Shusha also resisted the Soviet regime longer than other Azerbaijani cities, along with Ganja.
Shusha was the first capital of the Nagorno-Karabakh Autonomous Region, formed in 1923, within Azerbaijan and the Azerbaijani majority prevailed in this city almost always – from the moment of its foundation until May 1992.
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I had a chance to visit Shusha only once, at the end of August 1998. We were one of the first Azerbaijani journalists who managed to visit Nagorno-Karabakh after the ceasefire agreement, and the first to be admitted to Shusha.
Seeing it shocked me, even left a psychological trauma. Having heard about the unearthly beauty of nature in and around Shusha, I saw a city destroyed by the war, abandoned ruins.
Most of all I was shocked by the internal view of the Yukhari Govkhar-Agha mosque, although I am distant from religion. You could see that the organizers of the visit tried to put things in order, but there were traces of automatic fire on the walls, where suras from the Koran were.
20 years later, the unrecognized authorities of Nagorno-Karabakh decided to restore this mosque, only a new war changed all plans again.
Naira Hayrumyan, Stepanakert-Yerevan: "Armenian roots cannot be pulled out of Shushi"
On May 8, 1992, I went out of the basement to the courtyard of my house in Stepanakert to buy eggs and greens.
We had been in the basement since September 1991. At the time, Stepanakert was being shelled from all sides, but the most fierce shelling was from Shushi, which is located about half a kilometer above Stepanakert. From Shushi you can see all Stepanakert at a glance.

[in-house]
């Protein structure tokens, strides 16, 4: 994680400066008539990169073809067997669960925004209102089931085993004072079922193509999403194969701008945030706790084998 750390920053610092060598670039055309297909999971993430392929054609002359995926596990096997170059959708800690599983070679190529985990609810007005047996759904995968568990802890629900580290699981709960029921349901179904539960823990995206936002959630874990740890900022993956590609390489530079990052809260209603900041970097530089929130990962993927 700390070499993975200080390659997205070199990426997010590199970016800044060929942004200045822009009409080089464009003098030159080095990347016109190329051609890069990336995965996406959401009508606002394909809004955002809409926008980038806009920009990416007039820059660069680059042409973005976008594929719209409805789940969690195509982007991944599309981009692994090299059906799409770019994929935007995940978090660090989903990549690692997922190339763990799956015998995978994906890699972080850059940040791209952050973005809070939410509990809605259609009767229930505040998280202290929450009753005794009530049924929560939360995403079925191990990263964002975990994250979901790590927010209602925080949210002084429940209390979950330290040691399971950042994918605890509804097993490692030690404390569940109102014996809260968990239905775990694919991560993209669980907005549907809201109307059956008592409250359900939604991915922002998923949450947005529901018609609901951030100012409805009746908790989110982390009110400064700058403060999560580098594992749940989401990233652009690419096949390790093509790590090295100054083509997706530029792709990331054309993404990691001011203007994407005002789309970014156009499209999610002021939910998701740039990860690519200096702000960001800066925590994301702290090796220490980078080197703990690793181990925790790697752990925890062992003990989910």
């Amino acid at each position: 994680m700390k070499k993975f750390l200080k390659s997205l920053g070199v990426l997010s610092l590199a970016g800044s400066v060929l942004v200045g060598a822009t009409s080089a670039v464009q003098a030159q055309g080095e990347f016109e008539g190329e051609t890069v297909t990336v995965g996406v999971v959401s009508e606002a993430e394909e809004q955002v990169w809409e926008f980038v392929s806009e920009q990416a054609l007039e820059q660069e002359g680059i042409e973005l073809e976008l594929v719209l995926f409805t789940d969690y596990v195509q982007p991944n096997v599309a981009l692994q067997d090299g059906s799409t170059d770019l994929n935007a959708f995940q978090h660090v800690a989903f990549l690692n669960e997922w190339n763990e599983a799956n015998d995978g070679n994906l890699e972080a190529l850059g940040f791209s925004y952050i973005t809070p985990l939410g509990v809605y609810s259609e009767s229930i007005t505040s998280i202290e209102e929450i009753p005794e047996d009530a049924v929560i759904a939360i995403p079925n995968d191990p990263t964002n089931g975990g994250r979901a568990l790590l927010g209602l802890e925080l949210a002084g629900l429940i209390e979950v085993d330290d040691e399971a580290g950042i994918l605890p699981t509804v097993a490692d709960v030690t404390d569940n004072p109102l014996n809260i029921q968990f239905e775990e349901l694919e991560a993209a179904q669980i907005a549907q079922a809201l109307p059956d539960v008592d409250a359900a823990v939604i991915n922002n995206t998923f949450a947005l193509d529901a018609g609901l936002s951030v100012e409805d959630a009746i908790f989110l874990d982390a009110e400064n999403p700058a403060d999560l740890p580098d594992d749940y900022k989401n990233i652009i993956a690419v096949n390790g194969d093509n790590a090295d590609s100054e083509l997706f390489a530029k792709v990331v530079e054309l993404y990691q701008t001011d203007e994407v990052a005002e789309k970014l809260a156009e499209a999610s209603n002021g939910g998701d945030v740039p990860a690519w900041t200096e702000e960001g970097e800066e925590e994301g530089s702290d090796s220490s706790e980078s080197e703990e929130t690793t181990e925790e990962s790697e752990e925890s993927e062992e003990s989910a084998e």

While I was buying greens, shooting began. I was about to run for cover, when I suddenly saw men in the old clothes of Armenian fedains coming out of the entrance [ed. “people’s avengers” who fought a partisan struggle for the liberation of the Antalya region in Turkey, which many in Armenia call ‘Western Armenia’] – with a mustache up, sheepskin epaulets, with cartridge belts and machine guns.
They came out like 33 heroes, singing something very masculine under the mustache. Seeing me, they stopped: “Don’t be afraid, we’re on your side, we are starting the liberation of Shushi. Do not hide. Look how ours are shooting.”
I looked up and saw the rockets flying in the opposite direction – towards Shushi. On this day, our people liberated Shushi.
On that day, the war ended for me. My 10-month-old son and I left the basement and returned home.
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Shushi is the head, and when the head is in order, the whole body works like a clock. The history of Shushi can be studied in the cemeteries, there are seven of them near the city.
There was such a person – Hrachik Harutyunyan, may he rest in peace, he studied Shusha cemeteries for many years – five Armenian, one Russian and one Muslim. He discovered all kinds of graves there – an Armenian princess from Tbilisi, a Russian officer with an obviously Swedish surname, a missionary from Basel, and a wealthy Armenian merchant, whose grave losted all the things he did for Shushi.
Armenian historian Leo and writer Muratsan were born in Shushi, as well as the ancestors of many famous Armenians, who proudly say that their grandfathers – Tadevosyans, Zhamkochians – built hospitals and water pipelines in Shushi, which work to this day.
My aunt Raya, my neighbor in Stepanakert, told how her family fled from Shushi in 1920, where a bloody massacre began.
She, a five-year-old girl, was brought to the village of Gaybalu, which is just above Stepanakert. But the merciless hand reached this village too. Now in an empty village there is an old 17th-century church, standing all alone.
Armenian roots cannot be pulled out from Shushi, or they will have to do it together with a huge layer of soil – from Maikop to Ardabil, from Batumi to Vienna.